Wednesday, September 23, 2009

Songwriting Journal - This Thing

I have been married for a long time. Even when you have been married for a long time, and are happy overall, you still meet people. You still meet people you are interested in. You still feel that elusive spark, that certain something that draws you to another person, even when your life is well entwined with your chosen mate. So, when you meet someone, and you’re already committed to another, whether you’ve been married 20 years or engaged for 3 months, the question becomes – what do you do with that, what does it mean?
The range of options seems pretty obvious. Run away; avoid at all costs – a good option for the straight arrows. Dabble with the new flame, and risk ruining what you already have. Or perhaps, as the old saying goes, throw the baby out with the bath water, drop what you’ve got, and dive into the unknown. I’m guessing here, but it seems apparent by the rate of divorce in modern society, that many choose to dabble, or ditch their current situation, and go for the new thing that takes their breath away. Not that it’s ever that simple, but I know I can name at least one couple who ended this way, and I bet you can, too. There is, however, one other option, an option difficult to see through the fog. Let’s start with a brief historical analysis….
In centuries past, marriages were based mostly on tribal affiliations, dynastic concerns, economics, and procreation. The energy involved in basic subsistence, and having enough healthy children to keep the family business afloat, was about all people could manage. Relationship dynamics and monogamy were an afterthought - if you got on well with your mate, great, if not - SUX2BU. As human societies have evolved, we now have more time to consider the quality of our relationships, the notion of individual choice, and the powerful allure of the love match. The American passion for personal freedom has led us to an almost obsessive belief that the one key ingredient for a long-term relationship is that indefinable chemistry – the click, the spark, the love thing, the “soul mate”. Of course, anyone who has been married for a while can tell you for sure that the bliss we all seek is one of the first things to pass in a meaningful relationship, as you progress to levels of true intimacy. And yet, the allure of the “soul mate” endures, leading some to wander from one date to another for years on end, and others to destroy their marriages and careers in a huge bonfire of shame by traveling all the way to Argentina for a quick fix.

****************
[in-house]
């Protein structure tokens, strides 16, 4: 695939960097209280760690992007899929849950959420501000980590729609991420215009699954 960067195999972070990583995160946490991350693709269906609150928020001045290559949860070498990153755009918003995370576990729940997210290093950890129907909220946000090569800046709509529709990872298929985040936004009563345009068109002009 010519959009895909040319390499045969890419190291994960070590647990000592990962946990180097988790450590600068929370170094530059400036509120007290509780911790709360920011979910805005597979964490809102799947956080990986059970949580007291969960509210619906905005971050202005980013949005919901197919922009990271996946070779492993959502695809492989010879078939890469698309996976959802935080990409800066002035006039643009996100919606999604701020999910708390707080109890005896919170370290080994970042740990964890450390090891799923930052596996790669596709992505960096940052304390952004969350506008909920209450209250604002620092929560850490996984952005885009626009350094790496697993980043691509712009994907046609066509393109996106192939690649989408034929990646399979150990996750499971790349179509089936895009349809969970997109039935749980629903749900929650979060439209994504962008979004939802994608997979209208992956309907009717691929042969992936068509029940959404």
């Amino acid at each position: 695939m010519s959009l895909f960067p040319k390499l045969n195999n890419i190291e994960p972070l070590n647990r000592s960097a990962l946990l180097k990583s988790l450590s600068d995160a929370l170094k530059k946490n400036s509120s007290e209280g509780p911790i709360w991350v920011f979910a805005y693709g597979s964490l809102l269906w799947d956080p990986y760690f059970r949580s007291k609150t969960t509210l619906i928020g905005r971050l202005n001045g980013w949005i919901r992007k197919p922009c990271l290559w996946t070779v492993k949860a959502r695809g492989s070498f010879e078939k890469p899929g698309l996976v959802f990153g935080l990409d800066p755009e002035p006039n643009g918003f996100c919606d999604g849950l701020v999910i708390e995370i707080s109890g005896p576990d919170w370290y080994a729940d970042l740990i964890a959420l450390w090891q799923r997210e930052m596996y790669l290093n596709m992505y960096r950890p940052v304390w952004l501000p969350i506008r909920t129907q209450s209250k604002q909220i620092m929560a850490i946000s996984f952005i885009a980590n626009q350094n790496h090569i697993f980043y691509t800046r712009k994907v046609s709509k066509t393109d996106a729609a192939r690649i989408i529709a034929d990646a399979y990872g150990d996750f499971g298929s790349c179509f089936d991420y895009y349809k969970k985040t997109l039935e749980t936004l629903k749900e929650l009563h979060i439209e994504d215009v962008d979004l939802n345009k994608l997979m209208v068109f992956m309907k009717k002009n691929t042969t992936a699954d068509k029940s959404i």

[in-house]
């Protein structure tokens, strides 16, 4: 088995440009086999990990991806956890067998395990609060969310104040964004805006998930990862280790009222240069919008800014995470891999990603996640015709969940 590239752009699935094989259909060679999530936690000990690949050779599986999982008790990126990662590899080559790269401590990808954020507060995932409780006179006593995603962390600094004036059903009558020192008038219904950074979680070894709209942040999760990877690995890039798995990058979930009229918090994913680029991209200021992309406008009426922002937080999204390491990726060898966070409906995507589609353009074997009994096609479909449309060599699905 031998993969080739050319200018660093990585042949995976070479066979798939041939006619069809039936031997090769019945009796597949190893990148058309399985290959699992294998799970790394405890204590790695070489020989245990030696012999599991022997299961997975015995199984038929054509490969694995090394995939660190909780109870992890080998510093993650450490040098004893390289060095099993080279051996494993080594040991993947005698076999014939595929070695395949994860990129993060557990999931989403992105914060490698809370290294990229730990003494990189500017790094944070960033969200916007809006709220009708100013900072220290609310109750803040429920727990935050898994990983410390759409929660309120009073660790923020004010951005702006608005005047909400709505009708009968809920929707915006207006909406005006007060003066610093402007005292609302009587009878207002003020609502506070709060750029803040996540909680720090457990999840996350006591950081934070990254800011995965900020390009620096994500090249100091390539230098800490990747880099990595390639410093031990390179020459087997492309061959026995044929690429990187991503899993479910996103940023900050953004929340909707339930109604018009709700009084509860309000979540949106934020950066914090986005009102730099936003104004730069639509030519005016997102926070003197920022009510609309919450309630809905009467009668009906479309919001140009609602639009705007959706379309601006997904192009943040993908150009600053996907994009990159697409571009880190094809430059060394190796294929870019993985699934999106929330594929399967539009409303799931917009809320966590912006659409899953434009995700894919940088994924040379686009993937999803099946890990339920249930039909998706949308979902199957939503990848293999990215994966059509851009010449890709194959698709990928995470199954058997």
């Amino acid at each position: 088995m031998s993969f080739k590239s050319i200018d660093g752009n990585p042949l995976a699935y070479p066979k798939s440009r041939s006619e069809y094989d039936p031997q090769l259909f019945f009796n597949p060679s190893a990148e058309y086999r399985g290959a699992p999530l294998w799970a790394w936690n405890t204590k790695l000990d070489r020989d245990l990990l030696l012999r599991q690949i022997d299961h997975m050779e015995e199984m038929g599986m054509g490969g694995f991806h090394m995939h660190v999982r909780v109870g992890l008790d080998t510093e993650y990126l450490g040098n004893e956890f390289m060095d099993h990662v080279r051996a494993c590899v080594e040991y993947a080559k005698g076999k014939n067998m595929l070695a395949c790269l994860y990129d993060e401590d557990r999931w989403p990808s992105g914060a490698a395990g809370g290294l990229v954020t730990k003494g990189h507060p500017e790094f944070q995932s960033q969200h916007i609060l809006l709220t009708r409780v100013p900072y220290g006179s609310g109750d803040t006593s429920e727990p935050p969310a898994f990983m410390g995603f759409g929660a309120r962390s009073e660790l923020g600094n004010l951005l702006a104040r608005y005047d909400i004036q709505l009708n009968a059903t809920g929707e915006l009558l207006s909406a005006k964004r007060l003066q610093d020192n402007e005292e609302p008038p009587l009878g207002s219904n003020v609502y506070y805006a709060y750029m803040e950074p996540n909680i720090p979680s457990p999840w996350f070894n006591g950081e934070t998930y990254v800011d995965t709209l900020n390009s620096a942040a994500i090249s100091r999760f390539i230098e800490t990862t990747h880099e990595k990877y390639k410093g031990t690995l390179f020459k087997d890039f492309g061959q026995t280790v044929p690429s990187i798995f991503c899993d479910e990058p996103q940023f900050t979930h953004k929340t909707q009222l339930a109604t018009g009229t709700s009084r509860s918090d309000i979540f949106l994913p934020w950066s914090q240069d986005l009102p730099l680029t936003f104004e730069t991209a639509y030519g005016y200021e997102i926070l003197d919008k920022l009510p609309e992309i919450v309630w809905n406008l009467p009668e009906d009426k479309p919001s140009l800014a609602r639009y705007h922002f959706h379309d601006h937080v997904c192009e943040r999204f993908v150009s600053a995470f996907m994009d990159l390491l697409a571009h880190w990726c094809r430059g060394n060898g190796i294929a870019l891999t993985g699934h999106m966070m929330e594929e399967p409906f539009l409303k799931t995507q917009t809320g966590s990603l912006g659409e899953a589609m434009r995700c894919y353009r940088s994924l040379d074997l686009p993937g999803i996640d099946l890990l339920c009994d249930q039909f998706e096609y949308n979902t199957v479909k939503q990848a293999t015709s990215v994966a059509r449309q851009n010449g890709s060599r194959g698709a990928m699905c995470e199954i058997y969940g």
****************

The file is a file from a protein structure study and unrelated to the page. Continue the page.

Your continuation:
Part of the problem lies in our limited understanding of the phrase “soul mate”. After all, everyone with a significant role in our life, no matter how we feel about them, is a soul mate of one sort or another. These significant others come in all ages and genders, show up in our homes or out in the world, and stick around for years and years, or maybe only for a week. They are all our mates, here for us to learning, loving, and moving us along on our life path. Honoring our soul mates, and the spark we feel when they come along does not mean we have to abandon all that we are, and all the good things that we have created. Instead, it means that we are charged to remain open to learning and growth, without betraying our vows and our principles - a fine balance, and a challenge to maintain at times, but fully worth the effort.
In the spring of 1999 I wrote a song called This Thing. For me, This Thing is about the delusional nature of romantic love, what happens when you meet someone after you’re already in a committed relationship, and how our modern notion of “soul mate” gets in the way of meaningful interactions. That’s a lot for a ditty of about three and a half minutes, but there you have it. Give it a spin, and let me know what you think.